Section 137 of the Code provides an income tax exclusion for employer-provided adoption assistance benefits. The maximum benefit that can be paid in 2019 with respect to an adoption is $14,080; this amount is reduced ratably for taxpayers with adjusted gross income of over $211,160. (These amounts are indexed. See our November 15, 2018 FYI Alert.) Adoption assistance benefits include reimbursement of qualified adoption expenses by the employer and amounts attributable to employee salary reduction contributions.

Section 127 subjects educational assistance programs to certain nondiscrimination tests to ensure that they are not provided disproportionately to members of a “prohibited group.” These tests have been incorporated by reference into Section 137, so that they also apply to adoption assistance programs. The tests are:

  • An eligibility test. The program must benefit employees who qualify under an eligibility classification that does not discriminate in favor of highly compensated employees or their dependents.
  • A concentration test. Individuals who own more than 5 percent of the stock, capital or profit interest in the employer and their spouses and dependents cannot receive more than 5 percent of the total benefits under the program.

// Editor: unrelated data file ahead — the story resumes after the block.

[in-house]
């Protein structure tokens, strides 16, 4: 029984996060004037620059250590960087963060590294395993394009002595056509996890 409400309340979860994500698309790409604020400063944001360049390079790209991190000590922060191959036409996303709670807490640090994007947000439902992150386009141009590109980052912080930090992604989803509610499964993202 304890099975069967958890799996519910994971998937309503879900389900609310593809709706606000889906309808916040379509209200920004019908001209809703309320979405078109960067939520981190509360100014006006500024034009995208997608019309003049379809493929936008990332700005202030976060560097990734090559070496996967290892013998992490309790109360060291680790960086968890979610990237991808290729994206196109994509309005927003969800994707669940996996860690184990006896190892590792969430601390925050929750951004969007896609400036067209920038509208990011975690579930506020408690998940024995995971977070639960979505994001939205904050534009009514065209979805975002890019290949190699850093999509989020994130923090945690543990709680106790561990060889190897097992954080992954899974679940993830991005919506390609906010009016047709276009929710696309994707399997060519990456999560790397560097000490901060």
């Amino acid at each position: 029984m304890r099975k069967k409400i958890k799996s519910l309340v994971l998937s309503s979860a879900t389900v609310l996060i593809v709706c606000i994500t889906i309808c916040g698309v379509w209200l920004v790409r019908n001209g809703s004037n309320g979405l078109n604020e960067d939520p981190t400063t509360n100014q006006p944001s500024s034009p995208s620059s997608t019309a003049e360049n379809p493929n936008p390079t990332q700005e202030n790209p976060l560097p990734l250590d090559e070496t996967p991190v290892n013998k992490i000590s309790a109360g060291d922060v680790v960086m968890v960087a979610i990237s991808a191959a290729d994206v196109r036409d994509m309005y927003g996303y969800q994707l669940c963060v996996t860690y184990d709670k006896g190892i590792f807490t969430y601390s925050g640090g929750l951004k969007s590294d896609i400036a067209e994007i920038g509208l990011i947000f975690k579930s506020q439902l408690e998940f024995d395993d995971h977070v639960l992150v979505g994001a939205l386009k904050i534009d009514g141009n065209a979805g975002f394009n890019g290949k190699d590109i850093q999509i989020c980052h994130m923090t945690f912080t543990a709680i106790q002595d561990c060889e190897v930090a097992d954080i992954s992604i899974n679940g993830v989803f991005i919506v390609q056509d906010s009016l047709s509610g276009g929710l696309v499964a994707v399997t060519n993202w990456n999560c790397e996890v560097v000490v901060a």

Satisfaction of the requirements must be demonstrated through testing.

Unfortunately, there is little available guidance on how to conduct nondiscrimination testing of educational assistance and adoption assistance programs. Regulations under Section 127 that discuss discrimination testing were issued in 1983 and do not reflect changes made to the Code after that date. In addition, even those rules only set out the general framework for the tests, and the IRS has not issued additional guidance. For that reason, in some instances, assumptions must be made and analogies drawn from guidance issued for other nondiscrimination tests.